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Voyage to Antarctica


It’s the southernmost continent and the site of the South Pole; a place renowned for its wildlife and breathtaking ice-covered landscape. For travelers who relish unique experiences, Antarctica can be the trip of a lifetime.

A cruise to Antarctica is a chance to visit one of the world’s last relatively untouched places. It’s a remote, stark continent, and the remoteness means that you’ll be among the relatively few who have ever visited. 

Most cruises to Antarctica leave from Ushuaia, a port city at the southern tip of Argentina. These are small ships, carrying about 200 passengers. As they make their way to the South Pole, you’ll have an opportunity to hear from onboard experts, like scientists, historians, and photographers, who’ll share their insights about the continent.

From Ushuaia, it takes a couple days to reach the Antarctic Peninsula. Your ship will travel through the Drake Passage, a 600-mile swath of water that connects the Atlantic and Pacific Oceans, and was an important trade route in the 19th and early 20th centuries. There’ll be a chance to join a naturalist on deck to look for whales and seabirds.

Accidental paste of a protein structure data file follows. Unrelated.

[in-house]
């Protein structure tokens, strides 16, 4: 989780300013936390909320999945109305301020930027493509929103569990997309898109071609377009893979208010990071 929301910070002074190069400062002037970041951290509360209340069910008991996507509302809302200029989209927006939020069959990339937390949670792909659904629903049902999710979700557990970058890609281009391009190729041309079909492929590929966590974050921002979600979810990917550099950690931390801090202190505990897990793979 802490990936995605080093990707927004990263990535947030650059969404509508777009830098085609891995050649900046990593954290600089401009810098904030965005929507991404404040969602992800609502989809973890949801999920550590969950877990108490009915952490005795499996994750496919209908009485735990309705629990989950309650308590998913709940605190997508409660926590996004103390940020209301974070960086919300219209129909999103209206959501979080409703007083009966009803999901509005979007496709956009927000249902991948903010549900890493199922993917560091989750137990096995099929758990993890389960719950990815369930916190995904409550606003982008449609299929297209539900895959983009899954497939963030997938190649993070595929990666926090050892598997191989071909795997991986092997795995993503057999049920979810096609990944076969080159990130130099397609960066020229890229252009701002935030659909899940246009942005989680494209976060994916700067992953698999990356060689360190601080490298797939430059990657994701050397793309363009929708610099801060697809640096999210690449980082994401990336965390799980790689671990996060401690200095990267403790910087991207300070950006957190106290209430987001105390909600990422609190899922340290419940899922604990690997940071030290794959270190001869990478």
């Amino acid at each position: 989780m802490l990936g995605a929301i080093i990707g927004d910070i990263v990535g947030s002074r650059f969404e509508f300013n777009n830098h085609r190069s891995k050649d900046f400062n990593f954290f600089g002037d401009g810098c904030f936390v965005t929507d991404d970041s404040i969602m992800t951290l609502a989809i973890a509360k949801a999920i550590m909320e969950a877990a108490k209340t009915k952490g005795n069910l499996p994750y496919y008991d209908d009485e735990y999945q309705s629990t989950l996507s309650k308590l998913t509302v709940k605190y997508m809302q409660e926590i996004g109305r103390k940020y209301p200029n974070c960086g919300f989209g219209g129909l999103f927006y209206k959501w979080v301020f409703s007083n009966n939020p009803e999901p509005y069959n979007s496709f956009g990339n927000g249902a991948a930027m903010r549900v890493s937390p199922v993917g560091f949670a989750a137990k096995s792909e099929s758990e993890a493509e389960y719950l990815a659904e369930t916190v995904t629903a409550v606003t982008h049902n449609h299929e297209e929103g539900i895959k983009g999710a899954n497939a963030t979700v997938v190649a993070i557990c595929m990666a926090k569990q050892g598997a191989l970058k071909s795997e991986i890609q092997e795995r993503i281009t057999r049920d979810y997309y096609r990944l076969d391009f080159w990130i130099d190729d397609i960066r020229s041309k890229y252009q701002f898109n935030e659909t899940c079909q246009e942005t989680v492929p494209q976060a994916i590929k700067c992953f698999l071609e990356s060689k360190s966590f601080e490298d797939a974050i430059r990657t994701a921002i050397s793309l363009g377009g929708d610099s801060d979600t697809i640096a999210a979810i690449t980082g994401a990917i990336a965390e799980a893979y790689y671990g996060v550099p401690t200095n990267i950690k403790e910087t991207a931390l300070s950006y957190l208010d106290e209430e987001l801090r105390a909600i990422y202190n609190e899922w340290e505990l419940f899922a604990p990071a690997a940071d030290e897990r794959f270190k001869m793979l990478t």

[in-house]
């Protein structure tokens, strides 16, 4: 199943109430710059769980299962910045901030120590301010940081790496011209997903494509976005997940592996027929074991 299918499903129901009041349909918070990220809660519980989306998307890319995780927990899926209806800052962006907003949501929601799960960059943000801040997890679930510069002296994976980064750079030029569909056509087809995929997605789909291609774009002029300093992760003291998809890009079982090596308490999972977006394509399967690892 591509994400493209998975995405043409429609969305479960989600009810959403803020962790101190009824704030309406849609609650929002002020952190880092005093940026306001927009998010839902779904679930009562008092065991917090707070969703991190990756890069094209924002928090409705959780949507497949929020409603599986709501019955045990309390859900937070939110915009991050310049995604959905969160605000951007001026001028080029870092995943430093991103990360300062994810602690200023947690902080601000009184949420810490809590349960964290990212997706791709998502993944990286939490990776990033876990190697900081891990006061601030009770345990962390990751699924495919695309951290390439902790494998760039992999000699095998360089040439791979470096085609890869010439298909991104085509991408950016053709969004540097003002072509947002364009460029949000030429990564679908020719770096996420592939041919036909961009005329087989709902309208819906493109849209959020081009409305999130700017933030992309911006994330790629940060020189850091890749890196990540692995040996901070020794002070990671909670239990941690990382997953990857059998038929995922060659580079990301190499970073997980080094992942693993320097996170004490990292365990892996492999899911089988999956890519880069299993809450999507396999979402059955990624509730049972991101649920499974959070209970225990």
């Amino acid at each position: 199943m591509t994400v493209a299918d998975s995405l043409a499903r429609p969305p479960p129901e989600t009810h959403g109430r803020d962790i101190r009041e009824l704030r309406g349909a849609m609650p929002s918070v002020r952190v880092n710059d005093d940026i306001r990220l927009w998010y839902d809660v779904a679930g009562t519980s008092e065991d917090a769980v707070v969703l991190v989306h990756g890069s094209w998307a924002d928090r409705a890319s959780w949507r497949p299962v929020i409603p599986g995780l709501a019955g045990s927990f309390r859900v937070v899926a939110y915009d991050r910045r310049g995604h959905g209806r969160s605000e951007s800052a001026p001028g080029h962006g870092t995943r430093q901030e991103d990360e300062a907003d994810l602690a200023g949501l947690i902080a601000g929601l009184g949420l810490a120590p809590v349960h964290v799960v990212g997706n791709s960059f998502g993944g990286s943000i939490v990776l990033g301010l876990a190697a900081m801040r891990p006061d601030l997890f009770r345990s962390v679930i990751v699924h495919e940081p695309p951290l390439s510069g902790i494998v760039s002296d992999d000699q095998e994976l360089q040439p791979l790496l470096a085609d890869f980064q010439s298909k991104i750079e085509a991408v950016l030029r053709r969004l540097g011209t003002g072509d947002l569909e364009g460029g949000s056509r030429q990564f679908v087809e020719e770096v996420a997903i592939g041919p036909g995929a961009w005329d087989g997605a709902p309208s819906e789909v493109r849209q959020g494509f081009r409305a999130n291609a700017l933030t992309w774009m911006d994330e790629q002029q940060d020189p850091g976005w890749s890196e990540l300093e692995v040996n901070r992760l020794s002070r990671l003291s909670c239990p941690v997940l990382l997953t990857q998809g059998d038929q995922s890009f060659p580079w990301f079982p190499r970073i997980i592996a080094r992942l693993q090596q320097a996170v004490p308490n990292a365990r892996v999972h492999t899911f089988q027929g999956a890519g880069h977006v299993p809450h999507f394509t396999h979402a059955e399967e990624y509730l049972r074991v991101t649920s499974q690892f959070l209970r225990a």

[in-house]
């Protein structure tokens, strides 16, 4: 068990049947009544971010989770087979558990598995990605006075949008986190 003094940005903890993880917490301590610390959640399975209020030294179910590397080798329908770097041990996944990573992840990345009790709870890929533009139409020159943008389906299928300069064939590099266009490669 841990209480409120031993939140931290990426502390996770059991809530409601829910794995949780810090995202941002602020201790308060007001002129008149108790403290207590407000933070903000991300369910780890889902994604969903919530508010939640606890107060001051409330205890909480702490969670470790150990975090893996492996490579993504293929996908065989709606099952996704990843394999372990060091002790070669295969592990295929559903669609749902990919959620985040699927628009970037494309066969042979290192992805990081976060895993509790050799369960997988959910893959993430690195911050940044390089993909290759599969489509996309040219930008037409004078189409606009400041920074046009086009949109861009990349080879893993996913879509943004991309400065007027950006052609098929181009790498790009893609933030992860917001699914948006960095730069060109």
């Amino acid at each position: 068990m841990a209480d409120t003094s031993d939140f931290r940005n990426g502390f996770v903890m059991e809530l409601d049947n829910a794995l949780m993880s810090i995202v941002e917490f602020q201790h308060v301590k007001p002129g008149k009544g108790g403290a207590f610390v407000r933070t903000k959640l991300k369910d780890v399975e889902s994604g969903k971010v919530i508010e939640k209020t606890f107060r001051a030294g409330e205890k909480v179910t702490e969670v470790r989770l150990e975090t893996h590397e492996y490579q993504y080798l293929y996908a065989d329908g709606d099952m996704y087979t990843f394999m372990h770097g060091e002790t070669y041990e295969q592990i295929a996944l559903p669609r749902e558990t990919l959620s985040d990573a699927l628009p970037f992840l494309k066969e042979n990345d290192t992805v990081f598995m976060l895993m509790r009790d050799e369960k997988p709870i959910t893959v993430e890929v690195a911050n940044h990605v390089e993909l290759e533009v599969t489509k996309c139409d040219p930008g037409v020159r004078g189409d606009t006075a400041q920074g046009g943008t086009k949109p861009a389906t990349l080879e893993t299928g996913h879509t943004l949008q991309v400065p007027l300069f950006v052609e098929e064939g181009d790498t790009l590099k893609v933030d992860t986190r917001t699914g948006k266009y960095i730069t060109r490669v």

Once in Antarctica, you’ll venture out during the day in Zodiacs (sturdy, inflatable boats) that carry no more than 10 people, accompanied by veteran guides. You’ll explore some of the world’s most unique terrain. Excursions may include a visit to the penguins on the South Shetland Islands, to a scientific research station where you’ll learn about the work being done there and about efforts to protect the environment of Antarctica, a trip to the remains of a whaling station, or to see a sheltered beach where Southern elephant seals are basking in the sun. 

Depending on the route, your ship may sail through the Lemaire Channel, dubbed “Kodak Alley” for its picture-perfect views of towering icebergs on all sides and deep blue water. 

After your return to the ship and dinner, you’ll have a chance to capture photos in the low light of Antarctica’s long twilight. The clear air and lack of light pollution make it one of the best places in the world to view the night sky.

Your return to Ushuaia comes via a return trip through the Drake Passage, where you’ll have more opportunities to spot birds and marine life, including the elusive albatross, with its wingspan of 11.5 feet.  

This winter, the luxury travel operator Abercrombie & Kent is offering two cruises to Antarctica. Each is limited to 199 passengers and sails on Le Lyrial, which offers a private balcony with every stateroom and suite. The 17-day trip to Antarctica, South Georgia and the Falkland Islands departs on December 12. Classic Antarctica is a 12-day trip that leaves on January 6, 2018. Both tours begin in Buenos Aires. After some sightseeing in Argentina’s capital, passengers fly to Ushuaia to begin the cruise. Both trips also offer a pre-tour extension to Iguazu Falls, on the border with Brazil.

Numerous tour operators offer itineraries in this exquisite region. We can help narrow down the best options for you, based on your specific personal interests. For help planning a cruise to Antarctica, contact Travel Leaders COS at 800-273-0793 (locally 719-597-0004) or send us an email at info@TravelLeadersCOS.com.

© Travel Leaders Group